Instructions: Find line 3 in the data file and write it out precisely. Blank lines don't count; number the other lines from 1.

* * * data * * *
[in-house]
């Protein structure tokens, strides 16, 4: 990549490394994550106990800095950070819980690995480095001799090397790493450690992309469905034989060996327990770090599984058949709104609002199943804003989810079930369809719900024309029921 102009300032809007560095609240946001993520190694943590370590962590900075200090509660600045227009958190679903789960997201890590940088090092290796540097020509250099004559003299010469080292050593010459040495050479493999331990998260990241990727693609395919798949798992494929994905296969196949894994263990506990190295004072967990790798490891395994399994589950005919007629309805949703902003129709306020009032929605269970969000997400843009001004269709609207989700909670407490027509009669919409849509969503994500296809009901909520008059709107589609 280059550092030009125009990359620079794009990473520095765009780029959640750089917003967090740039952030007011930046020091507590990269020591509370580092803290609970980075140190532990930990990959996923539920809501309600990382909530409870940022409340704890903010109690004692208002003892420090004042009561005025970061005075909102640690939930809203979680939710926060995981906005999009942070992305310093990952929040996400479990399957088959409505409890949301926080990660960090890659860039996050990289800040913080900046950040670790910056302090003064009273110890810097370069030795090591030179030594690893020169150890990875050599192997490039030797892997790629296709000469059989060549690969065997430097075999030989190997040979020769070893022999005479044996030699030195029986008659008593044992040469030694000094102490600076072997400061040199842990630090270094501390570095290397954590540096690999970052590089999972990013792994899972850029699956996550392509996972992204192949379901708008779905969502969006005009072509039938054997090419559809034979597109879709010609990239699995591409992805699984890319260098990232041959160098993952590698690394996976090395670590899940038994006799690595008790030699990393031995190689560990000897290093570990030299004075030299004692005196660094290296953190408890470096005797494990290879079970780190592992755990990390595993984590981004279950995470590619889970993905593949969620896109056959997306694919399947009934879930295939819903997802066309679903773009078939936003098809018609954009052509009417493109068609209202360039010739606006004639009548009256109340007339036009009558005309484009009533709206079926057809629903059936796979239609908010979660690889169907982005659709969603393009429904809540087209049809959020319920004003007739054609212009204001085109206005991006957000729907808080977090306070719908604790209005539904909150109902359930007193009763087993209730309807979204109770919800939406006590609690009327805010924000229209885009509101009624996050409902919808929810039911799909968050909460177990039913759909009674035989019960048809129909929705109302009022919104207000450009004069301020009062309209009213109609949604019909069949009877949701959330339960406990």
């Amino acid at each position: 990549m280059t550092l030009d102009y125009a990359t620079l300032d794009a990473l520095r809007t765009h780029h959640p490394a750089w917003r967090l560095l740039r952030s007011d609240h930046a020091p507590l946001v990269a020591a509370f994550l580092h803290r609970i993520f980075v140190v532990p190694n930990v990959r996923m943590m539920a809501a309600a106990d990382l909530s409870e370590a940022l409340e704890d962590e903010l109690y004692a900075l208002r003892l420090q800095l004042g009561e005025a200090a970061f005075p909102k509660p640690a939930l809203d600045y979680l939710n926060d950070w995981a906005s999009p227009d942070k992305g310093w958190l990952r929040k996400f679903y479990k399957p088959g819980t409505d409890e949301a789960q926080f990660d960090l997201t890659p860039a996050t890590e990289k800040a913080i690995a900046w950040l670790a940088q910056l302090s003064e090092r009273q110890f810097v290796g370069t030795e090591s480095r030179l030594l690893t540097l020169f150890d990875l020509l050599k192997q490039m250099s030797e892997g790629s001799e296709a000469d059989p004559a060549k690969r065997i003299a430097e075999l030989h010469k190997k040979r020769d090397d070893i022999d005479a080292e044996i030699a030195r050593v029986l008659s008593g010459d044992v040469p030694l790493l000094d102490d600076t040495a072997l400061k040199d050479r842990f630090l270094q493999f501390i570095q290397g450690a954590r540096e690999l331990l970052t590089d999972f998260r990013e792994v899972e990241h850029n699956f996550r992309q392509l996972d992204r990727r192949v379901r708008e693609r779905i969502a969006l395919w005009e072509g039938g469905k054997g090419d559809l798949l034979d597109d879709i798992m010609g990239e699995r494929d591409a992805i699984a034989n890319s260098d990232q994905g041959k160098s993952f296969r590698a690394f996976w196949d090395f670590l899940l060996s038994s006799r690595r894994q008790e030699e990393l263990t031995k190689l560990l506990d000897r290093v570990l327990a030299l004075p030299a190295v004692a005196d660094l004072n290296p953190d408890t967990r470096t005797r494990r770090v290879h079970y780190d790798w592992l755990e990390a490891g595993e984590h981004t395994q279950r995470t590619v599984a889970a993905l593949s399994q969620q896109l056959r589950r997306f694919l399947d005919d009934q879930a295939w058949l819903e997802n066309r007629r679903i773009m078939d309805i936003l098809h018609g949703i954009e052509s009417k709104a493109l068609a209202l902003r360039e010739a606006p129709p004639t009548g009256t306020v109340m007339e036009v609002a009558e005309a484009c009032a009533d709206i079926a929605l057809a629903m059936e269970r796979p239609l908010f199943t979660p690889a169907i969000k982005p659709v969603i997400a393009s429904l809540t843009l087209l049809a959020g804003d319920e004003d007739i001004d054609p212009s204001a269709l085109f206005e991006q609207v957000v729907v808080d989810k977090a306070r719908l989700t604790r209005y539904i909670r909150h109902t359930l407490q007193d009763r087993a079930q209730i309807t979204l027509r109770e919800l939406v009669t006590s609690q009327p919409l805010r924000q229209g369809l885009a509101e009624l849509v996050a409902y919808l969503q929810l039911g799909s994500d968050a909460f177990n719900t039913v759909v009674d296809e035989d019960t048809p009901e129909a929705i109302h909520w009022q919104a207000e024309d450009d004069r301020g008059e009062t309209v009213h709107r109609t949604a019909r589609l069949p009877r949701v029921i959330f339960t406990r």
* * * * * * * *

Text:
């Amino acid at each position: 990549m280059t550092l030009d102009y125009a990359t620079l300032d794009a990473l520095r809007t765009h780029h959640p490394a750089w917003r967090l560095l740039r952030s007011d609240h930046a020091p507590l946001v990269a020591a509370f994550l580092h803290r609970i993520f980075v140190v532990p190694n930990v990959r996923m943590m539920a809501a309600a106990d990382l909530s409870e370590a940022l409340e704890d962590e903010l109690y004692a900075l208002r003892l420090q800095l004042g009561e005025a200090a970061f005075p909102k509660p640690a939930l809203d600045y979680l939710n926060d950070w995981a906005s999009p227009d942070k992305g310093w958190l990952r929040k996400f679903y479990k399957p088959g819980t409505d409890e949301a789960q926080f990660d960090l997201t890659p860039a996050t890590e990289k800040a913080i690995a900046w950040l670790a940088q910056l302090s003064e090092r009273q110890f810097v290796g370069t030795e090591s480095r030179l030594l690893t540097l020169f150890d990875l020509l050599k192997q490039m250099s030797e892997g790629s001799e296709a000469d059989p004559a060549k690969r065997i003299a430097e075999l030989h010469k190997k040979r020769d090397d070893i022999d005479a080292e044996i030699a030195r050593v029986l008659s008593g010459d044992v040469p030694l790493l000094d102490d600076t040495a072997l400061k040199d050479r842990f630090l270094q493999f501390i570095q290397g450690a954590r540096e690999l331990l970052t590089d999972f998260r990013e792994v899972e990241h850029n699956f996550r992309q392509l996972d992204r990727r192949v379901r708008e693609r779905i969502a969006l395919w005009e072509g039938g469905k054997g090419d559809l798949l034979d597109d879709i798992m010609g990239e699995r494929d591409a992805i699984a034989n890319s260098d990232q994905g041959k160098s993952f296969r590698a690394f996976w196949d090395f670590l899940l060996s038994s006799r690595r894994q008790e030699e990393l263990t031995k190689l560990l506990d000897r290093v570990l327990a030299l004075p030299a190295v004692a005196d660094l004072n290296p953190d408890t967990r470096t005797r494990r770090v290879h079970y780190d790798w592992l755990e990390a490891g595993e984590h981004t395994q279950r995470t590619v599984a889970a993905l593949s399994q969620q896109l056959r589950r997306f694919l399947d005919d009934q879930a295939w058949l819903e997802n066309r007629r679903i773009m078939d309805i936003l098809h018609g949703i954009e052509s009417k709104a493109l068609a209202l902003r360039e010739a606006p129709p004639t009548g009256t306020v109340m007339e036009v609002a009558e005309a484009c009032a009533d709206i079926a929605l057809a629903m059936e269970r796979p239609l908010f199943t979660p690889a169907i969000k982005p659709v969603i997400a393009s429904l809540t843009l087209l049809a959020g804003d319920e004003d007739i001004d054609p212009s204001a269709l085109f206005e991006q609207v957000v729907v808080d989810k977090a306070r719908l989700t604790r209005y539904i909670r909150h109902t359930l407490q007193d009763r087993a079930q209730i309807t979204l027509r109770e919800l939406v009669t006590s609690q009327p919409l805010r924000q229209g369809l885009a509101e009624l849509v996050a409902y919808l969503q929810l039911g799909s994500d968050a909460f177990n719900t039913v759909v009674d296809e035989d019960t048809p009901e129909a929705i109302h909520w009022q919104a207000e024309d450009d004069r301020g008059e009062t309209v009213h709107r109609t949604a019909r589609l069949p009877r949701v029921i959330f339960t406990r």